If you have received a phone call from a Fort Worth police detective (or any other law enforcement officer in Texas) informing you that you are under a police investigation, it is critical that you do not try to navigate this dangerous situation alone. I’m a defense attorney at The Hampton Law Firm. I deal with prospective clients on a daily basis that call me and tell me that they spoke to a detective about an investigation without an attorney present. In many of these situations, the detective takes advantage of the situation and subjects the citizen to interrogation that leads to innocent statements crafted to appear that the citizen is guilty of a crime.
Don’t Fall Into the Detective’s Trap
It is important to understand that police investigations do not take place like we see on TV or in the movies. If a detective has called you and asked you to come in for an interview, you must know your rights and understand the risks associated with a voluntary interview with a criminal investigator. The primary goal of every criminal investigator is to seek a conviction for a crime. Detectives are trained to investigate criminal cases by befriending their suspects to gain important information through interrogations.
Do not be deceived by a criminal investigators claim that they want to be your friend and their promises that they just want to “help you out.” Police detectives initiate criminal investigations for one reason: they plan to close the criminal investigation with a conviction.
If you choose to participate in a voluntary interview with a criminal investigator, you must educate yourself regarding your legal rights and Fifth Amendment protection against self-incrimination before and during the interview:
- You have a right to terminate your interview at any time – despite what the criminal investigator may tell you when you arrive, you are not required by Texas law to participate in an interview. If you decide to participate, you have the right to terminate the interview at any time and for any reason. If you begin the interview and you begin to feel uncomfortable with the police detective’s tone and accusations, you have the absolute right to stand up and walk out of the interview and decline to participate further.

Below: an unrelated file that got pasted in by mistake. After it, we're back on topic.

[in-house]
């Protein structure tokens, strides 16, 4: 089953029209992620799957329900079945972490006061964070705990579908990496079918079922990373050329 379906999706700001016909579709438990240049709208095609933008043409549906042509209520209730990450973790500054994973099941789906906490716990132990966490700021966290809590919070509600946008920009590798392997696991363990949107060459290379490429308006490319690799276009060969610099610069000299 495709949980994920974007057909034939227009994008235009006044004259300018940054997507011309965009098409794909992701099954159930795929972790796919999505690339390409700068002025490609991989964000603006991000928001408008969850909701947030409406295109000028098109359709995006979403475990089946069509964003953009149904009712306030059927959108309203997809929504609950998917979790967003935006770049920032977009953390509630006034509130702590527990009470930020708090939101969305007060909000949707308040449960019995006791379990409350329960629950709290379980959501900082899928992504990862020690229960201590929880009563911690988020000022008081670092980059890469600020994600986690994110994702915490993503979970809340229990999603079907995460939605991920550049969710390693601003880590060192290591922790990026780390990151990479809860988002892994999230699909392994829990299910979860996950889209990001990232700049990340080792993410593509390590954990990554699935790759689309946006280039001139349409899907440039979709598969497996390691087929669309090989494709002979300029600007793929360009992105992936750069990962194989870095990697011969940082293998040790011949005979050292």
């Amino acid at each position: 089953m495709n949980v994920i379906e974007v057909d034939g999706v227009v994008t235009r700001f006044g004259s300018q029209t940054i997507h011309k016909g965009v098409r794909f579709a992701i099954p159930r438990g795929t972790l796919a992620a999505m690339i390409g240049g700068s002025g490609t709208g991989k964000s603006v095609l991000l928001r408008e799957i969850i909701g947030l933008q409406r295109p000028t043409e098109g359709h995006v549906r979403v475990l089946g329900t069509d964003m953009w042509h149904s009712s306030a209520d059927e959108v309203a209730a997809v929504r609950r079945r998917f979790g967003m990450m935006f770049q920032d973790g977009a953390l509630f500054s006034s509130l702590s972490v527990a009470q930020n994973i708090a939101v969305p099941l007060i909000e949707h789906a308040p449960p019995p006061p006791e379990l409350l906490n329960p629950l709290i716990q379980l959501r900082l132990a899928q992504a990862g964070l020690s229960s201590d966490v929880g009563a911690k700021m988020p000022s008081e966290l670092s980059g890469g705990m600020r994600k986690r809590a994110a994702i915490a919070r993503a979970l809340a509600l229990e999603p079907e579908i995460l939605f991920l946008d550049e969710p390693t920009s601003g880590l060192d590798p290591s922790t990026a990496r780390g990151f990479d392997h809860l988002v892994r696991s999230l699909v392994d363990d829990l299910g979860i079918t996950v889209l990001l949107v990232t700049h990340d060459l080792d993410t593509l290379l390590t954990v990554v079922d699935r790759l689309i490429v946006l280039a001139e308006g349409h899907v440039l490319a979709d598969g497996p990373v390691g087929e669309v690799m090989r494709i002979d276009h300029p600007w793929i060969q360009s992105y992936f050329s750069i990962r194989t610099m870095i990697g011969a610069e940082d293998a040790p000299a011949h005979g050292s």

- You have a right to remain silent during the interview – whether you are under arrest or merely being asked to participate in a voluntary interview as part of a criminal investigation, you have an absolute right to remain silent during any questioning. If you are placed under arrest, the police will be required to read you your Miranda rights (which includes the right to remain silent). If the police fail to provide you your Miranda rights prior to questioning, the U.S. Supreme Court has ruled that the responses to such questioning will be deemed inadmissible in a criminal court. If you find yourself in the unfortunate situation of being arrested and asked to answer questions by a detective, resist the temptation to explain your innocence to the detective and protect yourself by invoking your right to remain silent.
- You have a right to have an attorney present during your interview – every citizen facing a criminal investigation has a right to legal representation. A common tactic used by criminal investigators is to attempt to make you feel like a criminal for wanting the assistance of an attorney. If a detective claims you are “lawyering up,” just kindly remind him that you are not a criminal and you do not know your legal rights and will willingly answer all of his questions when your attorney is present at the interview.
For a more thorough explanation of your legal rights and options under Texas law, call criminal lawyer Jeff Hampton at The Hampton Law Firm at 817-877-5200 for a free case evaluation.